In The Mind’s Eye, Daniel Dennett writes:
But now suppose we made a computer simulation of a mathematician, and suppose it worked well. Would we complain that what we had hoped for was proofs, but alas, all we got instead was mere representations of proofs? But representations of proofs are proofs, aren’t they? It depends on how good the proofs represented are. When cartoonists represent scientists pondering blackboards , what they typically represent as proofs of formulae on the blackboard is pure gibberish, however “realistic” these figures appear to the layman. If the simulation of the mathematician produced phony proofs like those in the cartoons, it might still simulate something of theoretical interest about mathematicians – their verbal mannerisms, perhaps, or their absentmindedness. On the other hand, if the simulation were designed to produce representations of the proofs a good mathematician would produce, it would be as valuable a “colleague” – in the proof producing department – as the mathematician. That is the difference it seems, between abstract, formal products like proofs or songs (see the next selection “The Princess Ineffabelle”) and concrete, material products like milk, On which side of this divide does the mind fall? Is mentality like milk or like a song?
If we think of the mind’s product as something like control of the body, it seems its product is quite abstract. If we think of the mind’s product as a sort of special substance or even a variety of substances – lot ‘n lots of love, a smidgin or two of pain, some ecstasy, and a few ounces of that desire that all good ballplayers have in abundance – it seems its product is quite concrete (pp. 94-955).
Forget for a moment the question of what the product of the mind really is. Even if control of the body isn’t the only product of the mind, it is certainly an important one.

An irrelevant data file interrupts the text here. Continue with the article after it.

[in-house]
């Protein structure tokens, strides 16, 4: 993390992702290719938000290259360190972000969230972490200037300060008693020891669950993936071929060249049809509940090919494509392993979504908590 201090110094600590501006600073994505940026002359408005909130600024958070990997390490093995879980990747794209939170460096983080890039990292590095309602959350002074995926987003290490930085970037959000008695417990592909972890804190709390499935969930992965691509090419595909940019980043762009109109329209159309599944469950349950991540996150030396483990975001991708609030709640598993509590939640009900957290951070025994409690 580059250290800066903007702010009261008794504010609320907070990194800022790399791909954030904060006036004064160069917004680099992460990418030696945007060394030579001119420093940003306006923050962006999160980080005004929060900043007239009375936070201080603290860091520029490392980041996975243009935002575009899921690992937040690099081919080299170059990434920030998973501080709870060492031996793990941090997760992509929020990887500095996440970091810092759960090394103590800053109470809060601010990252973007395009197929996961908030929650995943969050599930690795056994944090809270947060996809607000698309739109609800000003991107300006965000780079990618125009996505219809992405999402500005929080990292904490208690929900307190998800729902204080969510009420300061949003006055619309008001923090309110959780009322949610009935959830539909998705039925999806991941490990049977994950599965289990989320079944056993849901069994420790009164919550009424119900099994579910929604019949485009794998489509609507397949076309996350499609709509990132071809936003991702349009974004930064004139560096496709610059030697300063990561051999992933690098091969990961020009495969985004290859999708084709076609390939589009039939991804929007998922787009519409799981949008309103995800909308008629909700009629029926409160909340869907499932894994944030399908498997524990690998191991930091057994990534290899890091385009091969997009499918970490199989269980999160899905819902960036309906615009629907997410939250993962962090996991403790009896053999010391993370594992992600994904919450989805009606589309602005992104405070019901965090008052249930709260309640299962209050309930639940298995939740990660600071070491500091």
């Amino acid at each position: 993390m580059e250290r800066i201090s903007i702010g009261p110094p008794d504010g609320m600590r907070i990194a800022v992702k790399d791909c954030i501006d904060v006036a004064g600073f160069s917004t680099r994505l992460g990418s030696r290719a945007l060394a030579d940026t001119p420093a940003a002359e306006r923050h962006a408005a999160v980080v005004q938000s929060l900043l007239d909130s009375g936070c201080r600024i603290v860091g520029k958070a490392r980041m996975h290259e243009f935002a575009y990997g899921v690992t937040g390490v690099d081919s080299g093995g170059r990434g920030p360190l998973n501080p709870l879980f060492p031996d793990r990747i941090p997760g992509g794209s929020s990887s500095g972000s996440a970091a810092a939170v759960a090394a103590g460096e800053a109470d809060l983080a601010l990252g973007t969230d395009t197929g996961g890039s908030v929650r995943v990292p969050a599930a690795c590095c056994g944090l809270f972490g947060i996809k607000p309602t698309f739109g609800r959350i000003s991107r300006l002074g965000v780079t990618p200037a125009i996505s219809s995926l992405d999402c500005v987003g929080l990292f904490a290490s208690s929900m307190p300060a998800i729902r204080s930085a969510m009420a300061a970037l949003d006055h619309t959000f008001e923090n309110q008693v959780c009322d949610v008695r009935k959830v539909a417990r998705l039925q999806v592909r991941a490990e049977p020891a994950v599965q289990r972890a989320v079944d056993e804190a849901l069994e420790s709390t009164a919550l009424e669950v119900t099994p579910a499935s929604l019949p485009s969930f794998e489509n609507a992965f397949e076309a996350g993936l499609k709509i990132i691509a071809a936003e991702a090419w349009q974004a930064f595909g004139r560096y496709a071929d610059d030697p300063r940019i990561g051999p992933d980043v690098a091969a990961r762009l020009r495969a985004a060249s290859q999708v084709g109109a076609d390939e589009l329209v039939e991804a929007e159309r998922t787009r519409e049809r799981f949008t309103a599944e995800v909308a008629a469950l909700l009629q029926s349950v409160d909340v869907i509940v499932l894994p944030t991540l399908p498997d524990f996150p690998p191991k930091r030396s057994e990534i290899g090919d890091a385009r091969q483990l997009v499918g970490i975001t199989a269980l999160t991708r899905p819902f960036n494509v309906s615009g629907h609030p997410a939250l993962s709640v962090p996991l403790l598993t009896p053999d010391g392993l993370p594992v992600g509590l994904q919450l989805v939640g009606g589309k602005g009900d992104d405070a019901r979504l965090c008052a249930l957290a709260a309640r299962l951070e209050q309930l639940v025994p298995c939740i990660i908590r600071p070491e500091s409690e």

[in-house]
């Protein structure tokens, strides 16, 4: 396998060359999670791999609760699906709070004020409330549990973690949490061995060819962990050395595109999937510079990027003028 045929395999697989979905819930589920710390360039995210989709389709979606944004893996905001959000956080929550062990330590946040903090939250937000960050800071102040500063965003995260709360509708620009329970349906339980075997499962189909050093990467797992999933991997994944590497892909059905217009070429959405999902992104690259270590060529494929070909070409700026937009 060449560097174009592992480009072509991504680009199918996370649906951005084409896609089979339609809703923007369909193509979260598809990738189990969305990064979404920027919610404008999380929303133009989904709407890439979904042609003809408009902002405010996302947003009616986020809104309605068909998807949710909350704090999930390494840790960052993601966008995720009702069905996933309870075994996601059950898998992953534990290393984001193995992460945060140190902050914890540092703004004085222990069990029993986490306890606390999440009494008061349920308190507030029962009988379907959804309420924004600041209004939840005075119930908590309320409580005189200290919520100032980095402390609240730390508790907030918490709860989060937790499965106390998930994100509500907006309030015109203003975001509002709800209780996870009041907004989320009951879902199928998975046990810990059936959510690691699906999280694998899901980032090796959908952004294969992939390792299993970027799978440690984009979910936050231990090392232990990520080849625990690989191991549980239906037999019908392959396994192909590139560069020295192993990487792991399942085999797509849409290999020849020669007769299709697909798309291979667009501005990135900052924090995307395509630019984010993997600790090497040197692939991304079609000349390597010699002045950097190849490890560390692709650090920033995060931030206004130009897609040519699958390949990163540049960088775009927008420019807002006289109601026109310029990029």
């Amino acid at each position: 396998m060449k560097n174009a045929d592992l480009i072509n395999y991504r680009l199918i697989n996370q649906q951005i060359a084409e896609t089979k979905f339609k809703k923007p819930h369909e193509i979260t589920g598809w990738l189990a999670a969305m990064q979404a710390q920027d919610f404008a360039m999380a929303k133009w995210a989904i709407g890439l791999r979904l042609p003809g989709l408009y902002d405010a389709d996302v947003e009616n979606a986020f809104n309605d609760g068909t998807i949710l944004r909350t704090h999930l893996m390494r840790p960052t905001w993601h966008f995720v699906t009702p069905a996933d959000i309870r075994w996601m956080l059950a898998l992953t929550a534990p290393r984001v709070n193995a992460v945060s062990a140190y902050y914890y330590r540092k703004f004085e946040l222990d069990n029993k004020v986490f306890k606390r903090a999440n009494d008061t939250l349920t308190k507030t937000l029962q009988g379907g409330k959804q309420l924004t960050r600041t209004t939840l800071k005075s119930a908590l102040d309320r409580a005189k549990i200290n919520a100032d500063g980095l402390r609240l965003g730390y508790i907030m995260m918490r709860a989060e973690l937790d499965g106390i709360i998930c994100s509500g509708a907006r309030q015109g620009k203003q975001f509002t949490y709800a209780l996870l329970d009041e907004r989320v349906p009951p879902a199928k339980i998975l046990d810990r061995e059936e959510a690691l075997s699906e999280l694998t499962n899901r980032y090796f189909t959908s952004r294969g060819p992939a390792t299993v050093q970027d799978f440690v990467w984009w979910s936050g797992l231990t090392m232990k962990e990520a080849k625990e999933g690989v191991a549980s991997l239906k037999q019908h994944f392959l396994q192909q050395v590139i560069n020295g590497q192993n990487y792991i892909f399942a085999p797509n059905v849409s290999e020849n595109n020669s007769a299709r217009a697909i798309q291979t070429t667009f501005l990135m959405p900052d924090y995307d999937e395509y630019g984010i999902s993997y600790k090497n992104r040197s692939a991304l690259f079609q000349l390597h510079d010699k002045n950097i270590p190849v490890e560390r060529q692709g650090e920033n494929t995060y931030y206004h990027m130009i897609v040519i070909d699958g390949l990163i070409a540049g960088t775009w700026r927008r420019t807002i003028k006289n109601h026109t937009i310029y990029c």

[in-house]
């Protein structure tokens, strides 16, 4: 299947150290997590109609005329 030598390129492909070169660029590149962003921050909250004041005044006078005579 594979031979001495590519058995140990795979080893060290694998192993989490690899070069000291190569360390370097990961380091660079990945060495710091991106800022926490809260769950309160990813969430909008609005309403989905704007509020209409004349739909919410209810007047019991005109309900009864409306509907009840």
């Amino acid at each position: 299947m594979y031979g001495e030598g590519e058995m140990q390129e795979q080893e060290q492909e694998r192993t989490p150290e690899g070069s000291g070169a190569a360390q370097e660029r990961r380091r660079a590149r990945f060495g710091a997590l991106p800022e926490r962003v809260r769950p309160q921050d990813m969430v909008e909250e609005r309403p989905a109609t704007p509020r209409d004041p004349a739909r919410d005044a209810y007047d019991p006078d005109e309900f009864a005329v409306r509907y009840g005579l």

With that qualification, Dennett’s claim seems to be surprisingly uncontroversial. For example, John Searle would object that the simulated mathematician wouldn’t really understand mathematics, but he would agree that it could churn out proofs all the same. Or Roger Penrose might (though I am a little unsure of what Penrose would actually say here) claim that such a simulated mathematician would be impossible in principle to build. But I do not think Penrose would deny that if you could build such a simulated mathematician, it would be able to do what Dennett says it could.
If that’s correct–and practical issues like building sufficiently powerful computer hardware can be worked out–the implications are potentially revolutionary. A simulated mathematician with a traditional hardware/software distinction in particular would be extremely valuable, because of both the ability to make copies and the ability to transfer the software to faster hardware.
Before you make any seemingly obvious objections to this, see here and here for correction of some misunderstandings that have cropped up. And maybe the idea of a simulated mathematician isn’t feasible. But assuming it is, is everyone on board with Dennett’s point above? It seems like a very important one, maybe one that seems too obvious to state explicitly, but not stating it explicitly makes it unclear if everyone accepts it.